Close Reading is a key component of the Higher English/Intermediate Two course and one of the areas where crucial marks can be picked up if you learn the process of answering each specific type of question.
More advice will follow on this page in the weeks/months to come, but I have included a link to an excellent Close Reading pack (Microsoft Word) which contains an abundance of advice and practice questions (with answers). It is worth printing off the marking grid on the first grade to keep track on how successfully you are answering the questions as you progress through the booklet.
A Whistle-Stop Tour of Close Reading
- Read both passages before attempting any questions – get the gist of what it is about. Make sure that you read the blurb at the start of the passage – it will usually tell you exactly what the passage is actually about.
- Try to determine the purpose of the article, whether it is to inform, argue or persuade, as this will often give a strong clue about the type of language features the writer will employ. I find it helpful to mark an I, A or P at the top of the passage
- Work to time – it is best to try to cover around 6 marks every 10 minutes and important that you don’t waste 10 minutes on a two-mark question in the middle and end up missing eight marks worth of questions at the end.
- Read the question carefully – usually there is more than one aspect to consider and, unless you can figure out exactly what you are being asked, you are unlikely to pass.
- Underline key words – the question paper is not an antique document – scribble notes all over it if it helps you.
- Try not to leave any questions blank, a guess might just get you the extra mark you need to pass.
- Use own words to summarise key points – rephrase / paraphrase from the passage
- Bullet-point answers to understanding questions – don’t waste time.
- The number of marks usually indicates the number of points required, unless stated otherwise.
- Look at your notes and the textbook for key strategies when undertaking ‘link’- and ‘context’- questions and remember, being specific about the passage and avoiding vague statements is key to maximising marks.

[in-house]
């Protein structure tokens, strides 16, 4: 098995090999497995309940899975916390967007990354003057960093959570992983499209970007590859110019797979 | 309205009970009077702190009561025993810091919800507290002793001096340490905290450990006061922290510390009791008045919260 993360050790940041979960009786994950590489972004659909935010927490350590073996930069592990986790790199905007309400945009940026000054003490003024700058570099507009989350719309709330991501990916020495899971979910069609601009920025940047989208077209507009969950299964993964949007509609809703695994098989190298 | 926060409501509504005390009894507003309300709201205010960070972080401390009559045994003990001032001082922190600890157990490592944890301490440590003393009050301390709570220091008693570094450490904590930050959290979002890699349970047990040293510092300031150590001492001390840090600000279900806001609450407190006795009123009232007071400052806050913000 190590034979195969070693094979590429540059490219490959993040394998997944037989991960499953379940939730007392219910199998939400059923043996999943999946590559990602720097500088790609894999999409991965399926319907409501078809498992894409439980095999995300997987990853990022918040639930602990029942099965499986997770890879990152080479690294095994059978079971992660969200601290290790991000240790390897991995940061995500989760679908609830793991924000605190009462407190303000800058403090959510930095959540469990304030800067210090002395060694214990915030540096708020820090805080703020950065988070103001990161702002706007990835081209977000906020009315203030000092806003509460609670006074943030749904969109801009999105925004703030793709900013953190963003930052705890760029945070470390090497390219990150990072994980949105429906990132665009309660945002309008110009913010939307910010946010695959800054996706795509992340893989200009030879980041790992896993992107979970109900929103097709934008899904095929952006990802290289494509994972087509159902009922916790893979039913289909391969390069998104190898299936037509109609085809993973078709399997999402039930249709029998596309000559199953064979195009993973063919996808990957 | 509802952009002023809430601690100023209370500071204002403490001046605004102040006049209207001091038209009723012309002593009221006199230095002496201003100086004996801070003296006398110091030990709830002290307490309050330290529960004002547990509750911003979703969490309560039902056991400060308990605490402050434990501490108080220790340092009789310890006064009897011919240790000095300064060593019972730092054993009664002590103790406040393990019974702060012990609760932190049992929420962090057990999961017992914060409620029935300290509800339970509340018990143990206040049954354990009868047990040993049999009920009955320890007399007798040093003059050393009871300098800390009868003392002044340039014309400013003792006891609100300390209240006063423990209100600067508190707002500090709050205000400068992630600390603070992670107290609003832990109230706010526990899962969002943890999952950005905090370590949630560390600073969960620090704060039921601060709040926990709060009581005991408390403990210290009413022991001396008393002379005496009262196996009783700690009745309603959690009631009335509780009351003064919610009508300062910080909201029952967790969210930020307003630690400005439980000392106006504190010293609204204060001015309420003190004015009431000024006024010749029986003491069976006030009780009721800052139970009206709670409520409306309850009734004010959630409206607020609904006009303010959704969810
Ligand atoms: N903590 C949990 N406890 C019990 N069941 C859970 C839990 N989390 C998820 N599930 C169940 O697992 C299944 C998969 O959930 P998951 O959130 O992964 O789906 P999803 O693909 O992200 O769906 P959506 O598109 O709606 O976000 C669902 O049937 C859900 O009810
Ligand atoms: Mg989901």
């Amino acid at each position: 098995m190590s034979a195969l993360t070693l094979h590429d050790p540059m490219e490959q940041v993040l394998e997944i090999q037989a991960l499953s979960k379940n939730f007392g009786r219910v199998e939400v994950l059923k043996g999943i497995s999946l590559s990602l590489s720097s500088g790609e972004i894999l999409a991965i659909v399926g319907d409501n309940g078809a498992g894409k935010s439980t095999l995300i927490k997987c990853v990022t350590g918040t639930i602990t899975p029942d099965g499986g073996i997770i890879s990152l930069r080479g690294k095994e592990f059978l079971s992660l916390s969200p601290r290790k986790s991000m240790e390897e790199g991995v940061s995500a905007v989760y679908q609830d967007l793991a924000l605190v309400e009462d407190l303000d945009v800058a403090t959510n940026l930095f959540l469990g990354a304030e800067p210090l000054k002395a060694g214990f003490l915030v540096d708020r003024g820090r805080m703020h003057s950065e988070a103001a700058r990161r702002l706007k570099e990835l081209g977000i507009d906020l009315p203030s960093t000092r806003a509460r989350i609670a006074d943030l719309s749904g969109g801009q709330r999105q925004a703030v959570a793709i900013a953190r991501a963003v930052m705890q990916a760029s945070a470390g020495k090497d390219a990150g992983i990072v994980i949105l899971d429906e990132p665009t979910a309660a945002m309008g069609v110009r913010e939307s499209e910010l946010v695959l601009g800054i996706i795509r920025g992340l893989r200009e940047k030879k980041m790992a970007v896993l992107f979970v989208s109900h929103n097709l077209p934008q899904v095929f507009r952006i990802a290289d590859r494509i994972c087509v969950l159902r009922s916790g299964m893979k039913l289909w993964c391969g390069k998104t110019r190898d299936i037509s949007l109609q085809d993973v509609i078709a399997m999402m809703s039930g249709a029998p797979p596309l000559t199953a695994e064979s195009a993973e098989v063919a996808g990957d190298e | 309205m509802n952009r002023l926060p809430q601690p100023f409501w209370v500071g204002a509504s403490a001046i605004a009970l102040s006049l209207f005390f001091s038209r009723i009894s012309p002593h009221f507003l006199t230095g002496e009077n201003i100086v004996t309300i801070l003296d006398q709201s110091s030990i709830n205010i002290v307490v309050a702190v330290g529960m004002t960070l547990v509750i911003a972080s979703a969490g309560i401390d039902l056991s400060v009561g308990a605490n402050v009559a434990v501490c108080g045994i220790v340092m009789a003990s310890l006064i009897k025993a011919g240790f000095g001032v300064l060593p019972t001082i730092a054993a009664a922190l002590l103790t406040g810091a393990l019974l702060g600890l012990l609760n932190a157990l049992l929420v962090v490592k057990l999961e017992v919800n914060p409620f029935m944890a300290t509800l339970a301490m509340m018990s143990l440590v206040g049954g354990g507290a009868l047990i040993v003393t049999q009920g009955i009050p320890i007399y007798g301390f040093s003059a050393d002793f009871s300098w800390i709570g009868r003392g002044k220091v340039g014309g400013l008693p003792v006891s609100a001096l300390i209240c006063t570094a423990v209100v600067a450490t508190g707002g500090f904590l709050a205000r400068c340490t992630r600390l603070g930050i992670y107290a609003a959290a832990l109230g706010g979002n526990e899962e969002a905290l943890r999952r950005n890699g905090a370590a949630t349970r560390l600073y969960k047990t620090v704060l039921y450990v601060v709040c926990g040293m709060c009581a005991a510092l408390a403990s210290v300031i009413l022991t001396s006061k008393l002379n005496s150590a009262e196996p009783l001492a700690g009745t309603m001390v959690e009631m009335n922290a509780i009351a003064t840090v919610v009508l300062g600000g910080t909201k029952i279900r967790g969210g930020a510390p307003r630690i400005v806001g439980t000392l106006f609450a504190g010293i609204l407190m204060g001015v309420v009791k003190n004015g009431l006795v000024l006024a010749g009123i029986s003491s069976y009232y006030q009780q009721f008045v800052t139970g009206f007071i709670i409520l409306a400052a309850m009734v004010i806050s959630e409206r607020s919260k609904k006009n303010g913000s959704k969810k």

You must identify the technique, give reference, establish key connections / associations, and analyse meanings and effects for full marks.
- Again, bullet points are acceptable for Analysis questions, but be sure to be specific in linking the techniques and their impact with the actual passage.
- Questions may ask you about a specific use of language such as word choice, imagery, sentence structure etc. or may ask generally to show ‘how the writer’s use of language’ achieves an effect, whereby you address the features that you find most appropriate.
- You WILL NOT score marks for merely identifying techniques and quoting – you need to analyse too.
- The most common language features you should be looking for are:
- Word choice – explain the connotations of appropriate words and their use in the passage – try to go beyond what a word means , and explore what it suggests; formal / informal language may be important; sound effects e.g. alliteration, or ironic devices e.g. play on words, may also appear; word choice may contribute to imagery or tone.
- Imagery – you must identify the two elements of comparison and show how you understand the literal ‘root’ of the image i.e. the normal context, before going on to explain the ideas suggested by image
- Sentence Structure – try to recognise features of sentence structure (e.g. short sentences, length, use of listing, climax, anti-climax, repetition, inversion, use of questions, balanced sentence, periodic sentence) and analyse the effect. – e.g. identifying a list is useless if you can’t explain the intended impact or the reason the writer has chose to include a list.
- Tone – be able to identify the tone being used (e.g. humour, scorn, anger, regret, contempt) and explain how it is established, possibly through reference to word choice, imagery, sentence structure and other techniques such as irony (exaggeration, understatement, anti-climax etc.)
- Do Not use bullet points for these questions. They should be written in continuous prose and be more developed than U/A answers.
- These ask you to judge how well a statement, an expression, a fact, an example, a concluding paragraph etc. achieves its purpose / effect within the context of the passage.
- You will need to link a short analysis of the aspect in question with reference to other features of the paragraph / passage to give an evaluation of how effective it is on the basis of the ideas it presents and the use of language, tone etc.
- There is always a high mark question at the end of the paper requiring comparison of both passages (or sometimes parts of the passage), evaluating the ideas and/or style
- This is a mini-essay and is marked differently to the others – it is not only dependent on the number of points you make.
- The best answers to these questions are often like little essays in which you develop a clear point of view about the passages, supporting each statement with specific reference to the passages. Poor answers are usually a list of random thoughts with no clear line of thought.
- When answering on style, it’s acceptable to make some use of material from previous answers, but it’s a good idea to introduce a few ‘new’ points.
- When answering on ideas, try to go beyond simply summarising what the writers have said; it is likely that your opinion is being asked for – so it is quite acceptable for you to give this, provided it is linked appropriately to ideas in the passages.